Monday, July 07, 2008
Financial sector Brand Overhaul
By Harish Bijoor
Q: There is a lot of brand over-haul action in the Financial Services sector in recent times. Why?
-J.S.Gill, New Delhi
A: Gill-‘saab’, the Financial Services sector is just at the take-off stage in India. Gone are the days when this sector operated at the realm of lowest common denominator products such as necessity based bank loans, basic broad spectrum Insurance and products of the kind.
Today, India is on the boom mode. The market is definitely much younger than it was ever before. The demand for financial products and solutions is very different. In this era, the young investor is looking at brands he can trust. These brands could be brand offerings that come from the traditional banking sector, the traditional insurance sector or even from the new and emerging entrants coming in from overseas markets after enjoying deep equity there.
The brand is very important here. I define the brand as a thought. A thought that lives in people's minds. This "thought" is what is being re-jigged and leveraged today by most players in financial space.
Older players such as LIC of India, RBI, Canara Bank, Syndicate Bank and indeed a plethora of old banks are all looking at re-jigging image to ensure that they stay contemporary for the young investor. At the same time, they have plenty to leverage from their heritage which is a crucial factor to count.
These brands surely want to stand out from the clutter all around. Also, when you have a Bank of Baroda re-branded, all other banks of the same vintage will start looking older and more fuddy- duddy than BOB if they don't quickly do something.
I do believe all banks will go in for an overhaul. Later than sooner.
Q: ITC Foods is getting into everything all at once. Do you think it is a good idea to enter into so many segments such as foods, personal care, snack foods and household products all together?
-Dhriti Kapoor, Mumbai
A: Dhriti, good question.
A company can typically enter different verticals over a period of time, or all of a sudden, all together. One is the traditional approach and the other new.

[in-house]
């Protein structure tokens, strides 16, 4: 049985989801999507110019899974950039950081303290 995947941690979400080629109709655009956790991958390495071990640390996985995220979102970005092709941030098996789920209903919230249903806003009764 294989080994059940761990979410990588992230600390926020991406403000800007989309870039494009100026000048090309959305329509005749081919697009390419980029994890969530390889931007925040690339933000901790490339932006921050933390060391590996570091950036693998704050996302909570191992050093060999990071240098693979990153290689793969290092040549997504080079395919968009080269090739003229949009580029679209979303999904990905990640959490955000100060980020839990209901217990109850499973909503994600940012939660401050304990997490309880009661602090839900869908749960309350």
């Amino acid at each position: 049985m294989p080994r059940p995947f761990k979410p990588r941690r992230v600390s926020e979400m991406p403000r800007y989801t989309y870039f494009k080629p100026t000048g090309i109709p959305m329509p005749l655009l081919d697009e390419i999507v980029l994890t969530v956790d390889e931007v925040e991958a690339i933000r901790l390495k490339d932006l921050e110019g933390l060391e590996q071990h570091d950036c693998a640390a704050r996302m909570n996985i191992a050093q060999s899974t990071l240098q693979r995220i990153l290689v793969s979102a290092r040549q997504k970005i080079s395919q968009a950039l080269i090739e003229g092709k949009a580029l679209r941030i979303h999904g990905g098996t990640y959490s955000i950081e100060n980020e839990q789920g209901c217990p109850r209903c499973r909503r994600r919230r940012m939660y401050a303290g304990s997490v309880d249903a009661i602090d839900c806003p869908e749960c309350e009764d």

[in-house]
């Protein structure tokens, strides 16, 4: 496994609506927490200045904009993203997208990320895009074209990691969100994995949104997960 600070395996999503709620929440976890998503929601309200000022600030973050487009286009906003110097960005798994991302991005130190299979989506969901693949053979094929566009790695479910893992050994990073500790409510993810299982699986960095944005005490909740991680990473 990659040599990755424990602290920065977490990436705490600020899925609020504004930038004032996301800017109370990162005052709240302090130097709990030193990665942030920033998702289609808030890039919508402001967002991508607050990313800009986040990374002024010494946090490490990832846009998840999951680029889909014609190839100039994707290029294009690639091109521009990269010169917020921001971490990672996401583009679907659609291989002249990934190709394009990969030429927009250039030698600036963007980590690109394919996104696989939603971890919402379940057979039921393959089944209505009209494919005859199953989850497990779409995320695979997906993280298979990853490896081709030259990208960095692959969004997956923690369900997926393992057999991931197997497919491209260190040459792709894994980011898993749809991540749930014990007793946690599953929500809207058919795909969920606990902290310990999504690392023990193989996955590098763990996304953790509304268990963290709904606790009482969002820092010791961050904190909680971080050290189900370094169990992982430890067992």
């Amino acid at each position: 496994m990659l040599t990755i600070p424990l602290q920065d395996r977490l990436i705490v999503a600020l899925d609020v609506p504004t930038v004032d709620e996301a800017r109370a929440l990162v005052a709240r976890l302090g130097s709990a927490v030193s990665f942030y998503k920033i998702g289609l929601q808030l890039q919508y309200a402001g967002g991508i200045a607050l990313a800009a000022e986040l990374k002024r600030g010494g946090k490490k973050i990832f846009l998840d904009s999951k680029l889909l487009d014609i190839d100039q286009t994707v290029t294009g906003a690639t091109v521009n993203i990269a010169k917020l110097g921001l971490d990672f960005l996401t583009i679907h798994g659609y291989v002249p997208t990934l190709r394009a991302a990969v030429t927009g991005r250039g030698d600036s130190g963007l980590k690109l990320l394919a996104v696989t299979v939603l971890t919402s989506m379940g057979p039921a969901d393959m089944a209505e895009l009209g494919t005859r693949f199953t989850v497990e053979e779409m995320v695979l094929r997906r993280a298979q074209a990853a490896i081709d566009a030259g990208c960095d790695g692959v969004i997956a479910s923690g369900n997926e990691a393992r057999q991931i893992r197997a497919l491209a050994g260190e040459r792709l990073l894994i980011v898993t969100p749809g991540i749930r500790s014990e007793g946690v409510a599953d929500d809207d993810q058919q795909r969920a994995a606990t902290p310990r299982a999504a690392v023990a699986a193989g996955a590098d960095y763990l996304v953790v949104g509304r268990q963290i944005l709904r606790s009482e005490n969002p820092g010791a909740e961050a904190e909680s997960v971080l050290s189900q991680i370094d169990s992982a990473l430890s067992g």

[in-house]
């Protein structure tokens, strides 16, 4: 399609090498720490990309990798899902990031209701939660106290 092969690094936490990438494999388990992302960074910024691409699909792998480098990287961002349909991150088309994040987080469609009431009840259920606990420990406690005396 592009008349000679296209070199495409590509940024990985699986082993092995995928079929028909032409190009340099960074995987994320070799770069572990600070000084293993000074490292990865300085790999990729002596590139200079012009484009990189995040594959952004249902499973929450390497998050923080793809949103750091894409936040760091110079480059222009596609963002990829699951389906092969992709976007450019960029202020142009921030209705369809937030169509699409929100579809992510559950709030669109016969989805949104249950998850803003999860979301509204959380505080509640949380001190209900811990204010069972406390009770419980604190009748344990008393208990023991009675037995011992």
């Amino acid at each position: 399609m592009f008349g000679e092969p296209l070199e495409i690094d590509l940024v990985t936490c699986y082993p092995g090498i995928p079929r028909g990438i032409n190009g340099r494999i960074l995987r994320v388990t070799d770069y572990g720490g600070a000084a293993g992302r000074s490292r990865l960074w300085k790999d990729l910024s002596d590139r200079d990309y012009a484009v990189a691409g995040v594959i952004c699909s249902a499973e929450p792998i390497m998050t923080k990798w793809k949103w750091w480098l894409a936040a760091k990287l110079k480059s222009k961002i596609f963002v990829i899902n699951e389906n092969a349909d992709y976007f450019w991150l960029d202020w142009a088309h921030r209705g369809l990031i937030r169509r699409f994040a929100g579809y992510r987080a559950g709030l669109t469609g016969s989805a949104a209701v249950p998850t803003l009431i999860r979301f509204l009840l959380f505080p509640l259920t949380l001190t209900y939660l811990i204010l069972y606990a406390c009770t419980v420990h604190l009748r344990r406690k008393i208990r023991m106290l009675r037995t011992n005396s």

I think the ITC foods idea is a great idea. This piece of marketing strategy from the house of ITC is all about "Shock and Awe". Shock the market with your bluster. Shock the market with your range. Shock it with wide distribution. Shock it with a status that speaks not of a new launch, but of an aggressive player with deep pockets who can outdo the best guy in the market.
The market is shocked first. So is the market leader. The consumer is put into a state of awe. Every piece of advertising and market promotion makes the ITC product look larger than life. This helps.
The bottom line for ITC will bleed in the short run for sure. Brand break-even cycles will be very elongated, but short term consumer interest will be high. Converting these early customers and early adopters of the brand into loyal customers is yet another task. A task that requires a different set of inputs.
More the segments the company enters, more mega the feel. More the ubiquity of its brands in the kitchens, bedrooms, drawing rooms and bathrooms of consumers.
Q: What is the true value of the tag fo a heritage brand? Does it count?
-Rohit Surana, Bangalore
A: Rohit, the tag of heritage brand is a valuable one to possess. This tag is time-centric. The more time that passes, the richer the heritage strokes.
The heritage tag becomes part of the brand identity kit. And like Amul, it can be used in macro advertising stances such as Amul's "The taste of India" campaign and Red Label Tea's "Desh ka pyaala"!
One more valuable point is the fact that we must remember that the world will come round to retro thinking sooner or later. It is already happening in the realm of cars. People want to own cars that look different and old. This movement is going to spread. People will want to be seen eating and drinking and using brands that have a retro feel in the future. At this point of time, the heritage brand tag is a valuable one to monetize. Either right now, or sometime in the near to medium term future.
Q: What is the difference between business ethics and philosophy of business?
-Pankaja D, Trichy
A: Pankaja, philosophy of business is the macro. Business ethics are a sub-set of this.
Business philosophy is the vision of the organization at large. Business ethics are part of the mission. Both seamlessly fit into one another.
Both play a role in defining an organization, its culture and its consumer-articulation processes.
Harish Bijoor is a business strategy specialist and CEO, Harish Bijoor Consults Inc.